Digital Lending Platform Blend Labs To Raise $360M In IPO

The digital lending platform Blend Labs Inc. is going public.

The company announced Tuesday it had launched the roadshow for the initial public offering (IPO) of 20 million shares of its Class A common stock that could raise up to $360 million for the firm.

According to a company news release, the IPO price per share is expected to be between $16 and $18, with underwriters of the offering also getting a 30-day option to purchase an additional 3 million shares from Blend. These shares are expected to trade on the New York Stock Exchange under the symbol “BLND”.

Blend could be valued at $4 billion after the IPO, Reuters noted.

Lead book-running managers for the proposed IPO are Goldman Sachs & Co. LLC, Allen & Company LLC and Wells Fargo Securities, LLC.  KeyBanc Capital Markets, Truist Securities and UBS Investment Bank will serve as book-running managers, with co-managers Piper Sandler, William Blair, Canaccord Genuity, Drexel Hamilton, Loop Capital Markets and Ramirez & Co., Inc.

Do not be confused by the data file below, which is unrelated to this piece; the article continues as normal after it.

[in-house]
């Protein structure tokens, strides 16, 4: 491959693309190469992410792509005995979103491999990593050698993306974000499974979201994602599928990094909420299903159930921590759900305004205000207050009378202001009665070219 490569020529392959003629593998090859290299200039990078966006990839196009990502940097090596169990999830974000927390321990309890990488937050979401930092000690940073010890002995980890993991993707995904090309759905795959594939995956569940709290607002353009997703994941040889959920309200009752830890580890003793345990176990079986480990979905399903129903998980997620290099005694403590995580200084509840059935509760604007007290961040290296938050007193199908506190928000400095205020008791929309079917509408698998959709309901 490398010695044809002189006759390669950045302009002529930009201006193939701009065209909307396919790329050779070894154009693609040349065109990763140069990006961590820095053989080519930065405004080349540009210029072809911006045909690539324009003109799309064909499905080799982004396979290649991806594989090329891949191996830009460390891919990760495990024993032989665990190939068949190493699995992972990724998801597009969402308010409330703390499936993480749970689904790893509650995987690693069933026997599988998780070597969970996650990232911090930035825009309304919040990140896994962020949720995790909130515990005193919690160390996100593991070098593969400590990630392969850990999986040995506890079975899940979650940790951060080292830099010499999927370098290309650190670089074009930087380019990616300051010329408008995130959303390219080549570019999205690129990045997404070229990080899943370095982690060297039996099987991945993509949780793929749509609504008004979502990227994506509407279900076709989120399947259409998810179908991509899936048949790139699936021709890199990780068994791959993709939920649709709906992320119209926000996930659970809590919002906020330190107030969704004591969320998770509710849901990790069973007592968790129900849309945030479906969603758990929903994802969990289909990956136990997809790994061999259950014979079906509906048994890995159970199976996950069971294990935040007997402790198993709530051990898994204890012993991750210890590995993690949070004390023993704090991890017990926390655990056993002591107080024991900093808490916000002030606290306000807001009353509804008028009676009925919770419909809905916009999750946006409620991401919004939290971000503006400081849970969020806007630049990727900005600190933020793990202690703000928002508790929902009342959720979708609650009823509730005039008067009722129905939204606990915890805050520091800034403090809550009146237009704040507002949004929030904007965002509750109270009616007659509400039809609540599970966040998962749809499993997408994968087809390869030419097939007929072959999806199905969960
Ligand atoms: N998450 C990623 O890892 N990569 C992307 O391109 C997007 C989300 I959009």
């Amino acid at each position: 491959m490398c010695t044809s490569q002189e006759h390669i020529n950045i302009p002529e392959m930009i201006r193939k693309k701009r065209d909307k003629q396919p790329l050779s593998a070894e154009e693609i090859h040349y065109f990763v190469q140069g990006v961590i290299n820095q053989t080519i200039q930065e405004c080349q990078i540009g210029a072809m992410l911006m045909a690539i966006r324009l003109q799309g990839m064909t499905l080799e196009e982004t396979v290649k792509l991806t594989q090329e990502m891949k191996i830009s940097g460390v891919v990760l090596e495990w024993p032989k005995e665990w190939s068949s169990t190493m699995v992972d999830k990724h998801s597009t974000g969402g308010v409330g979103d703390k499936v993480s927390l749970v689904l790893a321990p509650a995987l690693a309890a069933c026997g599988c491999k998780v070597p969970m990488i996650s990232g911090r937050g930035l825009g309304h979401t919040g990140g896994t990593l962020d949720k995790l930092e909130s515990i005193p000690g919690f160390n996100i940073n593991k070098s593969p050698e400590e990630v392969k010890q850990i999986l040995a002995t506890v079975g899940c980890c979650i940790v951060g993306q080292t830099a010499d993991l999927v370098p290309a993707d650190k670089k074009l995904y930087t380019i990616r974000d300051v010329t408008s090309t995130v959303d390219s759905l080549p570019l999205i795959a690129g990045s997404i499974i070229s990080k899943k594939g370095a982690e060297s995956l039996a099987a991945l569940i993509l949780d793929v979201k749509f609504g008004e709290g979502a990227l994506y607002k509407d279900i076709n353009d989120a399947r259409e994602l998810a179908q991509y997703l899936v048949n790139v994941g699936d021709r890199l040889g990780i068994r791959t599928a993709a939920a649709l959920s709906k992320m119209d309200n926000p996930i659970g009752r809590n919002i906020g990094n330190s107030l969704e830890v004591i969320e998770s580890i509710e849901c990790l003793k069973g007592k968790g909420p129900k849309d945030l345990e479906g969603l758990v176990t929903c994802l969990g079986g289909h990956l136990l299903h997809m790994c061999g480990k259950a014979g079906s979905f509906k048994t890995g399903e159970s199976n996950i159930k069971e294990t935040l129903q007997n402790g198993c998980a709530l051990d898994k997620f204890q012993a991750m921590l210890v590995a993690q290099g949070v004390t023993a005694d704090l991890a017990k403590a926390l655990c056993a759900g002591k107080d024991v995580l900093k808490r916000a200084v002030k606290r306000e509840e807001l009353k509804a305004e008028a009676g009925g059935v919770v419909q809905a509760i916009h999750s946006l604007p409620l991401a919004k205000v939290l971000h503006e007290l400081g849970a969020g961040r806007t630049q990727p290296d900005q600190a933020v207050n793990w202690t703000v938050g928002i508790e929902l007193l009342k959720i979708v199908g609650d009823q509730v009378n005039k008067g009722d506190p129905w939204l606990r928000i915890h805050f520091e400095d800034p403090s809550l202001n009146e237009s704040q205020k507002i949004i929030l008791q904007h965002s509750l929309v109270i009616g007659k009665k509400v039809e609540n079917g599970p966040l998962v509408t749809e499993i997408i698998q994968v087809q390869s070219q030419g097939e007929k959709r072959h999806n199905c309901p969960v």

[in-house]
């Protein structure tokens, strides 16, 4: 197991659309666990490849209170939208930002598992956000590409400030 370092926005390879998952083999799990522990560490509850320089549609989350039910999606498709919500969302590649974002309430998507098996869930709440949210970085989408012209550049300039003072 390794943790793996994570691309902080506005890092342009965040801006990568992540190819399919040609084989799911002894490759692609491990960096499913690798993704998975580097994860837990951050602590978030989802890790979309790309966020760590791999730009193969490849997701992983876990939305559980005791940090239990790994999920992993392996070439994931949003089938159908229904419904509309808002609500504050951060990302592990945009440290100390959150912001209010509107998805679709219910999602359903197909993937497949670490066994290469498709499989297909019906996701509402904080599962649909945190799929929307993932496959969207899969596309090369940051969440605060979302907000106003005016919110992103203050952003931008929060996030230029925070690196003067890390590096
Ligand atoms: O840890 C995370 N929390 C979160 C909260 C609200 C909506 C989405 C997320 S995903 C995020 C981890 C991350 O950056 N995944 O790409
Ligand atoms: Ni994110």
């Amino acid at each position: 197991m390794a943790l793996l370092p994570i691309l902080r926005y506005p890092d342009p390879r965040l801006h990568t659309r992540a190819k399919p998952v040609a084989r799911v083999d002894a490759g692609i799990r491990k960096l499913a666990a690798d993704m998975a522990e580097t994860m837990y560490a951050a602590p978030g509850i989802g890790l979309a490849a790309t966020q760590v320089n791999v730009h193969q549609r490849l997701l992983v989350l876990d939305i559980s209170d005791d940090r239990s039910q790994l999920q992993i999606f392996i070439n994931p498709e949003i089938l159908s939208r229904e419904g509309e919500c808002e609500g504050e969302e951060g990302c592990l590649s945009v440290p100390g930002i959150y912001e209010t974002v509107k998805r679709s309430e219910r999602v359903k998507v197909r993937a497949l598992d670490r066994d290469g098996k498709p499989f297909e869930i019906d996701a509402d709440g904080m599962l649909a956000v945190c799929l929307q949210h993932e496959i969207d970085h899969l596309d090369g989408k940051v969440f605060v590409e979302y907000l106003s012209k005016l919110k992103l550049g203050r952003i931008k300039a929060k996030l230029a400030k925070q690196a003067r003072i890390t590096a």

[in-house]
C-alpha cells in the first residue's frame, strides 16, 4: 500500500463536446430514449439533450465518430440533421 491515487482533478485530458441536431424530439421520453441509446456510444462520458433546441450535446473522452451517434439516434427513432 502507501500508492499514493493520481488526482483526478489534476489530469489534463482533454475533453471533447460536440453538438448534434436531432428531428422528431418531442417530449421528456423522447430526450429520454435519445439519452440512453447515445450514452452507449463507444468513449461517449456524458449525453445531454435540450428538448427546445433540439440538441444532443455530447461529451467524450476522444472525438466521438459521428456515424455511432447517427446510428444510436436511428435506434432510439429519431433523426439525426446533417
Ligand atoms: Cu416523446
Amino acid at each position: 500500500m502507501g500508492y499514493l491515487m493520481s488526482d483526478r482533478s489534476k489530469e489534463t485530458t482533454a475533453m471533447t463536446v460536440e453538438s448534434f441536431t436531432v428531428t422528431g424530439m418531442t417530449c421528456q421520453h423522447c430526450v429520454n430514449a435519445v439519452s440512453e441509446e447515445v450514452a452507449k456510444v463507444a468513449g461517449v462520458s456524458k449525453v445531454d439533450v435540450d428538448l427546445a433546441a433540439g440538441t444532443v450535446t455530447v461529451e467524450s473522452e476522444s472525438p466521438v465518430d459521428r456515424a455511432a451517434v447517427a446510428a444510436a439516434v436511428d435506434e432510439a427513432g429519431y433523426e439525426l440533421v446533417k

PYMNTS spoke with Blend head of finance Marc Greenberg earlier this year, soon after the company announced it had acquired Title365, which provides property title and insurance settlement services.

The company has said this deal helps streamline the homebuying process, while also adding efficiency and transparency to its services as the platform scales across a broader number of financial activities.

The addition of title insurance and settlement services to Blend’s platform allows it to automate a number of functions that would normally be connected to manual and paper-intensive processes. The company launched in 2018 with a digital homeowner’s insurance offering and added a digital closing solution — Blend Close — in 2020.

In an interview with PYMNTS last year, Blend co-founder and CEO Nima Ghamsari said the company’s origins go back to the aftermath of the great recession.

“I had a couple of realizations,” he noted. “One was there’s a huge scale here where the numbers of consumers who can be affected and the scale of the monetary impact that [these lending decisions] can have on them is so great. The other was that the bank technology that was being used to do this — to make those decisions, was extremely paper and human intensive.”